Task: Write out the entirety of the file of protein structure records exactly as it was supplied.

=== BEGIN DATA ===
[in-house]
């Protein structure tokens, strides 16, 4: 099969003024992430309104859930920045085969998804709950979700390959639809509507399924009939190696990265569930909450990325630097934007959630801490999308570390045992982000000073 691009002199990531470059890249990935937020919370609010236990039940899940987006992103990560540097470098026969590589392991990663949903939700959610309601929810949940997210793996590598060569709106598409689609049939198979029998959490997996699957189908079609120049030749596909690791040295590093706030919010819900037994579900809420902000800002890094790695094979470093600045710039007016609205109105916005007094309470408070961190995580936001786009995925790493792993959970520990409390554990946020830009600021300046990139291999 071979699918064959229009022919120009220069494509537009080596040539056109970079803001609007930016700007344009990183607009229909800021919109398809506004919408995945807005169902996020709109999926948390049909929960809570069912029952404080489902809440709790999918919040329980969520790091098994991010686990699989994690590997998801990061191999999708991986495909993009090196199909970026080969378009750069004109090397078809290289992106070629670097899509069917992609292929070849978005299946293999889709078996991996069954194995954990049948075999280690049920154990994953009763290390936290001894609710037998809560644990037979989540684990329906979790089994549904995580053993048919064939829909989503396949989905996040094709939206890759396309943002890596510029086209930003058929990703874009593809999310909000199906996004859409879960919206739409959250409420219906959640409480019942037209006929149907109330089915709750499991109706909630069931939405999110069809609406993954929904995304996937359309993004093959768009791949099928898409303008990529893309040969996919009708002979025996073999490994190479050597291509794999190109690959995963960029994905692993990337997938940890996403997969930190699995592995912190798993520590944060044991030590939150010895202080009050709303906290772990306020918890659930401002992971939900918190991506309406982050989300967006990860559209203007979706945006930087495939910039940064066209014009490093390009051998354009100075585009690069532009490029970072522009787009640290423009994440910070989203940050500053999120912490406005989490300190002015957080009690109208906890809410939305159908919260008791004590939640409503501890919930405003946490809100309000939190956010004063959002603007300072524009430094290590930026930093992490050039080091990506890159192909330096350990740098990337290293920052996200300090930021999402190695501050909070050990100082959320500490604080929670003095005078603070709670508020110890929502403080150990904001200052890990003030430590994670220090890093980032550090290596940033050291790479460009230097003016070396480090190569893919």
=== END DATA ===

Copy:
[in-house]
């Protein structure tokens, strides 16, 4: 099969003024992430309104859930920045085969998804709950979700390959639809509507399924009939190696990265569930909450990325630097934007959630801490999308570390045992982000000073 691009002199990531470059890249990935937020919370609010236990039940899940987006992103990560540097470098026969590589392991990663949903939700959610309601929810949940997210793996590598060569709106598409689609049939198979029998959490997996699957189908079609120049030749596909690791040295590093706030919010819900037994579900809420902000800002890094790695094979470093600045710039007016609205109105916005007094309470408070961190995580936001786009995925790493792993959970520990409390554990946020830009600021300046990139291999 071979699918064959229009022919120009220069494509537009080596040539056109970079803001609007930016700007344009990183607009229909800021919109398809506004919408995945807005169902996020709109999926948390049909929960809570069912029952404080489902809440709790999918919040329980969520790091098994991010686990699989994690590997998801990061191999999708991986495909993009090196199909970026080969378009750069004109090397078809290289992106070629670097899509069917992609292929070849978005299946293999889709078996991996069954194995954990049948075999280690049920154990994953009763290390936290001894609710037998809560644990037979989540684990329906979790089994549904995580053993048919064939829909989503396949989905996040094709939206890759396309943002890596510029086209930003058929990703874009593809999310909000199906996004859409879960919206739409959250409420219906959640409480019942037209006929149907109330089915709750499991109706909630069931939405999110069809609406993954929904995304996937359309993004093959768009791949099928898409303008990529893309040969996919009708002979025996073999490994190479050597291509794999190109690959995963960029994905692993990337997938940890996403997969930190699995592995912190798993520590944060044991030590939150010895202080009050709303906290772990306020918890659930401002992971939900918190991506309406982050989300967006990860559209203007979706945006930087495939910039940064066209014009490093390009051998354009100075585009690069532009490029970072522009787009640290423009994440910070989203940050500053999120912490406005989490300190002015957080009690109208906890809410939305159908919260008791004590939640409503501890919930405003946490809100309000939190956010004063959002603007300072524009430094290590930026930093992490050039080091990506890159192909330096350990740098990337290293920052996200300090930021999402190695501050909070050990100082959320500490604080929670003095005078603070709670508020110890929502403080150990904001200052890990003030430590994670220090890093980032550090290596940033050291790479460009230097003016070396480090190569893919």